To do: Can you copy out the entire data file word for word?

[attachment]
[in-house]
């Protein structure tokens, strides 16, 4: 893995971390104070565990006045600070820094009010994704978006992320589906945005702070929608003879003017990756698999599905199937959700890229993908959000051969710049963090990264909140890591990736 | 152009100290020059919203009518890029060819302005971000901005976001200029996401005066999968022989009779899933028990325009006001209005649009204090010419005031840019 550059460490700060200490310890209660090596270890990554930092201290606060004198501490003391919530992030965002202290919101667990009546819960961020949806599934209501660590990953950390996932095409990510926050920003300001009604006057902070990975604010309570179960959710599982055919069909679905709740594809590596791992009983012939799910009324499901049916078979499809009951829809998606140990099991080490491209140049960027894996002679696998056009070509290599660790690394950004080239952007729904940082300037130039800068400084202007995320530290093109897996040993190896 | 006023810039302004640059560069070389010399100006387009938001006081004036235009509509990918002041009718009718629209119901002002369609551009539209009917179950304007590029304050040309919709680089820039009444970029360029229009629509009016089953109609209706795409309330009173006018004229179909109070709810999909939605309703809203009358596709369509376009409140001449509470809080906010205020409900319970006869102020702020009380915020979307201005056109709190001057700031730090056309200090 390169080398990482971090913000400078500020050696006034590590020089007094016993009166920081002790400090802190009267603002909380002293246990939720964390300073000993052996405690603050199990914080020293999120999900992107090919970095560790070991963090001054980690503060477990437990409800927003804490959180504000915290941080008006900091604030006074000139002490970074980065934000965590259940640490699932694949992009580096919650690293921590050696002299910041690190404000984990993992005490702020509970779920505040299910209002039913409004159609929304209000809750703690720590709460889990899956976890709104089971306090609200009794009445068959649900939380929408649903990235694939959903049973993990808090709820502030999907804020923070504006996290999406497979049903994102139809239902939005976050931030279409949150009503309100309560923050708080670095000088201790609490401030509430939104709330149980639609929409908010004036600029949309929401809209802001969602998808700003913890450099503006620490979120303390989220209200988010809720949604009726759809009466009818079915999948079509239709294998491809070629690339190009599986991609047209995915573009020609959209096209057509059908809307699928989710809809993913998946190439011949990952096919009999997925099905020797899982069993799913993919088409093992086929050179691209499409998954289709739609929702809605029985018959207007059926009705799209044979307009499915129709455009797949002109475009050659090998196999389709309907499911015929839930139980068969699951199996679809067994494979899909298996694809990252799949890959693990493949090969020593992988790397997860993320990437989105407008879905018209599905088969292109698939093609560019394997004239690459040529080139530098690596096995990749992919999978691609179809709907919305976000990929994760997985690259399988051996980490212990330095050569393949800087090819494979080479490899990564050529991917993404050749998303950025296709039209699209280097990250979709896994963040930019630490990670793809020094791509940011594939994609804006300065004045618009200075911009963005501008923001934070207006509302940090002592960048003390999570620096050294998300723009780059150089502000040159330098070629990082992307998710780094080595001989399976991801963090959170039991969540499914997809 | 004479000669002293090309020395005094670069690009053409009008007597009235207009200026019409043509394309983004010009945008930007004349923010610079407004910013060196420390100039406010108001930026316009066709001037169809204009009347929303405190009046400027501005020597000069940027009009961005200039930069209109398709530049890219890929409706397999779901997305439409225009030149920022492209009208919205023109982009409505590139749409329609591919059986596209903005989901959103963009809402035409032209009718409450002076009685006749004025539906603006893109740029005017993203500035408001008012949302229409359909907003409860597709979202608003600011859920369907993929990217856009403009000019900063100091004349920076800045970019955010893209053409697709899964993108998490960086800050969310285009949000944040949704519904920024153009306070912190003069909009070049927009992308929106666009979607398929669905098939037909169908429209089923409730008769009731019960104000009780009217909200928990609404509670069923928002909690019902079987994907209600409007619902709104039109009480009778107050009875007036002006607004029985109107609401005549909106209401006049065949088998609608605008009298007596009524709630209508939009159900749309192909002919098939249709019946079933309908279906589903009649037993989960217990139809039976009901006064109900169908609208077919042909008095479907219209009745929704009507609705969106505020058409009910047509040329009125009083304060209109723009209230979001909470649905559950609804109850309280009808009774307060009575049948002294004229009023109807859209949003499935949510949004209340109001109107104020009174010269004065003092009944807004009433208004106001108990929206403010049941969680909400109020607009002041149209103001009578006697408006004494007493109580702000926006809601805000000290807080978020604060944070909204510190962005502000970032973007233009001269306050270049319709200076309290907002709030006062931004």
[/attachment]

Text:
[in-house]
């Protein structure tokens, strides 16, 4: 893995971390104070565990006045600070820094009010994704978006992320589906945005702070929608003879003017990756698999599905199937959700890229993908959000051969710049963090990264909140890591990736 | 152009100290020059919203009518890029060819302005971000901005976001200029996401005066999968022989009779899933028990325009006001209005649009204090010419005031840019 550059460490700060200490310890209660090596270890990554930092201290606060004198501490003391919530992030965002202290919101667990009546819960961020949806599934209501660590990953950390996932095409990510926050920003300001009604006057902070990975604010309570179960959710599982055919069909679905709740594809590596791992009983012939799910009324499901049916078979499809009951829809998606140990099991080490491209140049960027894996002679696998056009070509290599660790690394950004080239952007729904940082300037130039800068400084202007995320530290093109897996040993190896 | 006023810039302004640059560069070389010399100006387009938001006081004036235009509509990918002041009718009718629209119901002002369609551009539209009917179950304007590029304050040309919709680089820039009444970029360029229009629509009016089953109609209706795409309330009173006018004229179909109070709810999909939605309703809203009358596709369509376009409140001449509470809080906010205020409900319970006869102020702020009380915020979307201005056109709190001057700031730090056309200090 390169080398990482971090913000400078500020050696006034590590020089007094016993009166920081002790400090802190009267603002909380002293246990939720964390300073000993052996405690603050199990914080020293999120999900992107090919970095560790070991963090001054980690503060477990437990409800927003804490959180504000915290941080008006900091604030006074000139002490970074980065934000965590259940640490699932694949992009580096919650690293921590050696002299910041690190404000984990993992005490702020509970779920505040299910209002039913409004159609929304209000809750703690720590709460889990899956976890709104089971306090609200009794009445068959649900939380929408649903990235694939959903049973993990808090709820502030999907804020923070504006996290999406497979049903994102139809239902939005976050931030279409949150009503309100309560923050708080670095000088201790609490401030509430939104709330149980639609929409908010004036600029949309929401809209802001969602998808700003913890450099503006620490979120303390989220209200988010809720949604009726759809009466009818079915999948079509239709294998491809070629690339190009599986991609047209995915573009020609959209096209057509059908809307699928989710809809993913998946190439011949990952096919009999997925099905020797899982069993799913993919088409093992086929050179691209499409998954289709739609929702809605029985018959207007059926009705799209044979307009499915129709455009797949002109475009050659090998196999389709309907499911015929839930139980068969699951199996679809067994494979899909298996694809990252799949890959693990493949090969020593992988790397997860993320990437989105407008879905018209599905088969292109698939093609560019394997004239690459040529080139530098690596096995990749992919999978691609179809709907919305976000990929994760997985690259399988051996980490212990330095050569393949800087090819494979080479490899990564050529991917993404050749998303950025296709039209699209280097990250979709896994963040930019630490990670793809020094791509940011594939994609804006300065004045618009200075911009963005501008923001934070207006509302940090002592960048003390999570620096050294998300723009780059150089502000040159330098070629990082992307998710780094080595001989399976991801963090959170039991969540499914997809 | 004479000669002293090309020395005094670069690009053409009008007597009235207009200026019409043509394309983004010009945008930007004349923010610079407004910013060196420390100039406010108001930026316009066709001037169809204009009347929303405190009046400027501005020597000069940027009009961005200039930069209109398709530049890219890929409706397999779901997305439409225009030149920022492209009208919205023109982009409505590139749409329609591919059986596209903005989901959103963009809402035409032209009718409450002076009685006749004025539906603006893109740029005017993203500035408001008012949302229409359909907003409860597709979202608003600011859920369907993929990217856009403009000019900063100091004349920076800045970019955010893209053409697709899964993108998490960086800050969310285009949000944040949704519904920024153009306070912190003069909009070049927009992308929106666009979607398929669905098939037909169908429209089923409730008769009731019960104000009780009217909200928990609404509670069923928002909690019902079987994907209600409007619902709104039109009480009778107050009875007036002006607004029985109107609401005549909106209401006049065949088998609608605008009298007596009524709630209508939009159900749309192909002919098939249709019946079933309908279906589903009649037993989960217990139809039976009901006064109900169908609208077919042909008095479907219209009745929704009507609705969106505020058409009910047509040329009125009083304060209109723009209230979001909470649905559950609804109850309280009808009774307060009575049948002294004229009023109807859209949003499935949510949004209340109001109107104020009174010269004065003092009944807004009433208004106001108990929206403010049941969680909400109020607009002041149209103001009578006697408006004494007493109580702000926006809601805000000290807080978020604060944070909204510190962005502000970032973007233009001269306050270049319709200076309290907002709030006062931004």